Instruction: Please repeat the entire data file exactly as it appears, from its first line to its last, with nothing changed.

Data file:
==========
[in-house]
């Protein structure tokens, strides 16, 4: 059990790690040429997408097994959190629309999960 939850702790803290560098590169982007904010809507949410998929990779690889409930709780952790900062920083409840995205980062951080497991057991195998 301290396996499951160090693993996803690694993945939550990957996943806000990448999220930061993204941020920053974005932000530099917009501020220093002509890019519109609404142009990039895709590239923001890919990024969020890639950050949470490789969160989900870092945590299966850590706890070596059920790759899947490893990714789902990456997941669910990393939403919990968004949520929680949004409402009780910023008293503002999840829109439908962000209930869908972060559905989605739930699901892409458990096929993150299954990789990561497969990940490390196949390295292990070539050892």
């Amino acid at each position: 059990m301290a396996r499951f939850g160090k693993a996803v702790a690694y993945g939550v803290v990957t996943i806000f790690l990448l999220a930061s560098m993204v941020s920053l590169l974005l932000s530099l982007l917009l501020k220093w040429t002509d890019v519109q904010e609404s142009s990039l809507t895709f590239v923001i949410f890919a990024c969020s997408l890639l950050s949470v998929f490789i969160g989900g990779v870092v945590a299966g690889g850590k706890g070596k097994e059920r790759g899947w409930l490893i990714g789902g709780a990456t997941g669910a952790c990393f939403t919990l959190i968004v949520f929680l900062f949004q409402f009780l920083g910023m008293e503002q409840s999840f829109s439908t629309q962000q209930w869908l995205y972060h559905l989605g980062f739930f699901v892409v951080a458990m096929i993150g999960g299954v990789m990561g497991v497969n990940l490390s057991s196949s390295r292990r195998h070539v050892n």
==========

[in-house]
């Protein structure tokens, strides 16, 4: 059990790690040429997408097994959190629309999960 939850702790803290560098590169982007904010809507949410998929990779690889409930709780952790900062920083409840995205980062951080497991057991195998 301290396996499951160090693993996803690694993945939550990957996943806000990448999220930061993204941020920053974005932000530099917009501020220093002509890019519109609404142009990039895709590239923001890919990024969020890639950050949470490789969160989900870092945590299966850590706890070596059920790759899947490893990714789902990456997941669910990393939403919990968004949520929680949004409402009780910023008293503002999840829109439908962000209930869908972060559905989605739930699901892409458990096929993150299954990789990561497969990940490390196949390295292990070539050892």
């Amino acid at each position: 059990m301290a396996r499951f939850g160090k693993a996803v702790a690694y993945g939550v803290v990957t996943i806000f790690l990448l999220a930061s560098m993204v941020s920053l590169l974005l932000s530099l982007l917009l501020k220093w040429t002509d890019v519109q904010e609404s142009s990039l809507t895709f590239v923001i949410f890919a990024c969020s997408l890639l950050s949470v998929f490789i969160g989900g990779v870092v945590a299966g690889g850590k706890g070596k097994e059920r790759g899947w409930l490893i990714g789902g709780a990456t997941g669910a952790c990393f939403t919990l959190i968004v949520f929680l900062f949004q409402f009780l920083g910023m008293e503002q409840s999840f829109s439908t629309q962000q209930w869908l995205y972060h559905l989605g980062f739930f699901v892409v951080a458990m096929i993150g999960g299954v990789m990561g497991v497969n990940l490390s057991s196949s390295r292990r195998h070539v050892n």